One of the other issues any artist faces when painting in oils, acrylics, watercolor, etc. is the paints they use. Even though I know several artists who work with one red, one yellow, one blue, and white...I have chosen a double palette. My oil palette includes Cad. Lemon...Cad. Yellow...Alizarin Crimson...Cad. Red Med...Ultramarine Blue...Phtalo Blue...and White.

This will keep the color harmony in tact, but of course, there are other things to know (which I am still learning) and that is the attributes of color. An artist must learn to identify the root color of any color they see in the landscape and then determine if it has been diluted or "grayed down" and where it falls on the value scale. And that root color is always going to be one of the (12) colors on the color wheel.  

It sounds so easy until you find yourself staring at a blank canvas. The only way to learn these things is to actually do them. Painting "en plein air" is the best way, but that is sometimes impossible, especially if you are in a populated area or there is no place to set up an easel. I am still amazed that the human eye can see so much more than a camera can pick up.

Never the less, the only way to progress is to actually pick up the brush or palette knife and actually do something. And of course, you need to tell your internal critic to be quiet while you work. 

I have now painted approximately (10) paintings with a palette knife and I am told that the first (100) are the real warm up. So don't be discouraged, but join me as I press on towards my first (100). And there you have it...just a few more things to think about.

Monday, October 15, 2012

"Hay and Stubble"

($40.00.....6" x 6"......Oils on Gessobord)

"Hay and stubble is contrasted by pumpkins and gourds." All across the "Smokies", there is a prominent display of pumpkins, gourds, hay, and corn stubble. So this is a "Happy Fall" piece.

As those of you know who have followed my blog for a long time, I am trying to hone my techniques and try new things all the time. In this piece, you are at a slight disadvantage because it is overcast here in Gatlinburg and my photograph is not showing the true color of the hay. And even apart from the photography issues, hay is a difficult thing to portray. 

I began with a very dark background so that the dark areas in the hay would show through when the lighter color was applied on top. The quote was written into that area of the painting to add even more texture. I have no doubt it would have been a bit easier with a brush, but I am quite determined to use only a palette knife. Never the less, it looks convincing from across the room.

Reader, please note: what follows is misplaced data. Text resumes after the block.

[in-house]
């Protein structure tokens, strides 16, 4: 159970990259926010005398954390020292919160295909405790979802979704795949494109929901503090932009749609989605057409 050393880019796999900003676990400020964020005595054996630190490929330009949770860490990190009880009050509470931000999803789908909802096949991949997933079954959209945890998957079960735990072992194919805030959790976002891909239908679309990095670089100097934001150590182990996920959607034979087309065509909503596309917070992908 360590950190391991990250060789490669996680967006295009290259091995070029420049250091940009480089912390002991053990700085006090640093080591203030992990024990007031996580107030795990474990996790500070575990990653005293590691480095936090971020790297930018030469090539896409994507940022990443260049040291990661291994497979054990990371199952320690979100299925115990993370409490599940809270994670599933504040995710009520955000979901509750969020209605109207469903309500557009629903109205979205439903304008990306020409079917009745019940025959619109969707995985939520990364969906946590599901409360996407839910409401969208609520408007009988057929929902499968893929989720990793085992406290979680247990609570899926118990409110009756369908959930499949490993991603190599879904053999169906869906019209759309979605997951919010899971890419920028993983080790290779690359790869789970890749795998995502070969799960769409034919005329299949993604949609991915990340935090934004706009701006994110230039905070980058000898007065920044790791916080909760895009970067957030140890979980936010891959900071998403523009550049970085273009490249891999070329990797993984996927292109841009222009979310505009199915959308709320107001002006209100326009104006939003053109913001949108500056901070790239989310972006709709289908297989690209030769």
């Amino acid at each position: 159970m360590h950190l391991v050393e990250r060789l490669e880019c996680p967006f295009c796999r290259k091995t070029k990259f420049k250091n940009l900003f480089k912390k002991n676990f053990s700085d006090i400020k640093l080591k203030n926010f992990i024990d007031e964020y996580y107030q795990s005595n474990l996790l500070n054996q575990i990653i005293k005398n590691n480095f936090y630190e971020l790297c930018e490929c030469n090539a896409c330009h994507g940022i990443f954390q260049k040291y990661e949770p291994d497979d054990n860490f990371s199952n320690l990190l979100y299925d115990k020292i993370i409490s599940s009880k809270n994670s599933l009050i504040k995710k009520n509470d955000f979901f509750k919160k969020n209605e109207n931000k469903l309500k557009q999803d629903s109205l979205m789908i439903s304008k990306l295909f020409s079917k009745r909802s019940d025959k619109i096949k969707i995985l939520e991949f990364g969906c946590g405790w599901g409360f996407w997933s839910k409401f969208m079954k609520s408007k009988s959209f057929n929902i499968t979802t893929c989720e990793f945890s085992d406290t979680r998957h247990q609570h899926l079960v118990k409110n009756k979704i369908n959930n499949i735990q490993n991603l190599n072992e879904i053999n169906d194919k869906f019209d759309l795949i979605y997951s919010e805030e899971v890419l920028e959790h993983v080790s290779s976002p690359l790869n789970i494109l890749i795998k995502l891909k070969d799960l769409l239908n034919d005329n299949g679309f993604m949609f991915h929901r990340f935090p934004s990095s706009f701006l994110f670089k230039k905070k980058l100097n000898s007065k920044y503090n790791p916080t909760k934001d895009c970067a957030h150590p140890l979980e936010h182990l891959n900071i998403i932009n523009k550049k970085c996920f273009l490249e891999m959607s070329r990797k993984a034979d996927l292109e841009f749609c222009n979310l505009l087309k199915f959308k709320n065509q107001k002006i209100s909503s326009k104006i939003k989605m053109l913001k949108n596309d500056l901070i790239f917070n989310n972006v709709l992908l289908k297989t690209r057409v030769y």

So the lesson in this piece is to keep pressing on, even when there are issues. And it always helps to take and break and set the piece on an easel across the room. It is always advisable to stand back from the painting during various points. What I can't see a foot in front of the piece seems to always be seen from across the room. 

One compositional decision I did make early on was to have the pumpkins and gourds form an overlapping shape from edge to edge. This is generally a better option than making them really small and placing them in the middle. And there you have it...just a few more things to think about. 

Please contact me personally to inquire about this piece.

Sunday, October 14, 2012

"Outdoor Cathedral"


"Trees can form an outdoor cathedral." I have often heard people say that they feel the presence of God even more when they are outdoors. Trees, especially large ones can definitely feel like an outdoor cathedral. It's a comforting thought.

In this piece, the stately evergreens stand in stark contrast to trees that have fully turned. Capturing that with a palette knife in a 6" x 6" space was a challenge. This is a "wet into wet" technique so it is very important to have a good strategy on which color to lay down first. My plan generally begins by thinking of the piece in layers.

Whatever appears to have the most distance from my view is what I lay down first. In addition to that strategy, I also lay down a color that will reappear if I remove some of the paint. In the case of these trees, I laid down the color of the tree trunk so that this color would reappear when I scraped back some of the additional layers. It's all very risky, but well worth the effort.

One other very important factor is realizing that only one stroke can be made before wiping off the palette knife and making another stroke. The wonderful part of this is that palette knives are much easier to clean than brushes.

Last, but definitely not least is the amount of passion brought to this process. It is well worth the effort to take care in choosing what to paint because the passion will help you bring your best effort to the painting of the piece. And if you get off to a bad start, then scrape off the panel and begin again. I guarantee you will learn something with every single piece. And there you have it...just a few more things to think about. 

Saturday, October 13, 2012

"The Pine Cone"

($60.00......6" x 6"....300 lb HP mounted on a 1.50" depth clayboard)

"Form, texture, and memories reside in the pine cone." I've always had a fascination for pine cones. They have a compelling form and texture and they bring back memories of pine trees, camp, Christmas, fall, etc. They're wonderful!